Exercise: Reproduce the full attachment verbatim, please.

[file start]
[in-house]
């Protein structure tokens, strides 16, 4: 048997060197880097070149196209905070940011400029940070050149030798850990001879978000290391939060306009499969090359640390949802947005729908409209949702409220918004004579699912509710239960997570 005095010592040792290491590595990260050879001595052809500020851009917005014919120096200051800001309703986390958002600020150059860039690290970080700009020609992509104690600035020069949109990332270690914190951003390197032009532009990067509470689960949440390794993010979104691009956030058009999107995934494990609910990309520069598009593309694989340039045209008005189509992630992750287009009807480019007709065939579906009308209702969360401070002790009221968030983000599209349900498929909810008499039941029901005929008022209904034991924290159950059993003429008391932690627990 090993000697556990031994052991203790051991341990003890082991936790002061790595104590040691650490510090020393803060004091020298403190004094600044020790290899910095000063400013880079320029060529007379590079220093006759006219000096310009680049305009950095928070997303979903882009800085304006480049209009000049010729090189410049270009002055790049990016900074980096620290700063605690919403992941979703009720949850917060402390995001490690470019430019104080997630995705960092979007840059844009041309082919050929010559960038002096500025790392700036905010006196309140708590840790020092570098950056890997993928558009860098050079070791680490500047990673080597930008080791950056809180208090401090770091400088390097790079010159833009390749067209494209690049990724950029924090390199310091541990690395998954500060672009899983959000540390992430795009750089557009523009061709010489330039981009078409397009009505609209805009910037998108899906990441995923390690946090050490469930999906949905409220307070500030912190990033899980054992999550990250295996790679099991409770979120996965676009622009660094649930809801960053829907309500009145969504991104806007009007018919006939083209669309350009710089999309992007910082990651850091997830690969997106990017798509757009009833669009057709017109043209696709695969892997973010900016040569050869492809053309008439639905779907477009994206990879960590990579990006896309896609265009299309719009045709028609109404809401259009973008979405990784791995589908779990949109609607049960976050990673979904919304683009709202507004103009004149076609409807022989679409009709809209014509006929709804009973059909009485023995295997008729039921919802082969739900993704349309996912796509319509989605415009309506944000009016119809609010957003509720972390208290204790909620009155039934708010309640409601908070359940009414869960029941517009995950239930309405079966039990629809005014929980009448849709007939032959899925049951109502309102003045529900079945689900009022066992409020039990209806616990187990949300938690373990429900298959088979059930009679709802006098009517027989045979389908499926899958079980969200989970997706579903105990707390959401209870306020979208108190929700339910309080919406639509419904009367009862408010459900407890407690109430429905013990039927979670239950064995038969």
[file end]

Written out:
[in-house]
């Protein structure tokens, strides 16, 4: 048997060197880097070149196209905070940011400029940070050149030798850990001879978000290391939060306009499969090359640390949802947005729908409209949702409220918004004579699912509710239960997570 005095010592040792290491590595990260050879001595052809500020851009917005014919120096200051800001309703986390958002600020150059860039690290970080700009020609992509104690600035020069949109990332270690914190951003390197032009532009990067509470689960949440390794993010979104691009956030058009999107995934494990609910990309520069598009593309694989340039045209008005189509992630992750287009009807480019007709065939579906009308209702969360401070002790009221968030983000599209349900498929909810008499039941029901005929008022209904034991924290159950059993003429008391932690627990 090993000697556990031994052991203790051991341990003890082991936790002061790595104590040691650490510090020393803060004091020298403190004094600044020790290899910095000063400013880079320029060529007379590079220093006759006219000096310009680049305009950095928070997303979903882009800085304006480049209009000049010729090189410049270009002055790049990016900074980096620290700063605690919403992941979703009720949850917060402390995001490690470019430019104080997630995705960092979007840059844009041309082919050929010559960038002096500025790392700036905010006196309140708590840790020092570098950056890997993928558009860098050079070791680490500047990673080597930008080791950056809180208090401090770091400088390097790079010159833009390749067209494209690049990724950029924090390199310091541990690395998954500060672009899983959000540390992430795009750089557009523009061709010489330039981009078409397009009505609209805009910037998108899906990441995923390690946090050490469930999906949905409220307070500030912190990033899980054992999550990250295996790679099991409770979120996965676009622009660094649930809801960053829907309500009145969504991104806007009007018919006939083209669309350009710089999309992007910082990651850091997830690969997106990017798509757009009833669009057709017109043209696709695969892997973010900016040569050869492809053309008439639905779907477009994206990879960590990579990006896309896609265009299309719009045709028609109404809401259009973008979405990784791995589908779990949109609607049960976050990673979904919304683009709202507004103009004149076609409807022989679409009709809209014509006929709804009973059909009485023995295997008729039921919802082969739900993704349309996912796509319509989605415009309506944000009016119809609010957003509720972390208290204790909620009155039934708010309640409601908070359940009414869960029941517009995950239930309405079966039990629809005014929980009448849709007939032959899925049951109502309102003045529900079945689900009022066992409020039990209806616990187990949300938690373990429900298959088979059930009679709802006098009517027989045979389908499926899958079980969200989970997706579903105990707390959401209870306020979208108190929700339910309080919406639509419904009367009862408010459900407890407690109430429905013990039927979670239950064995038969």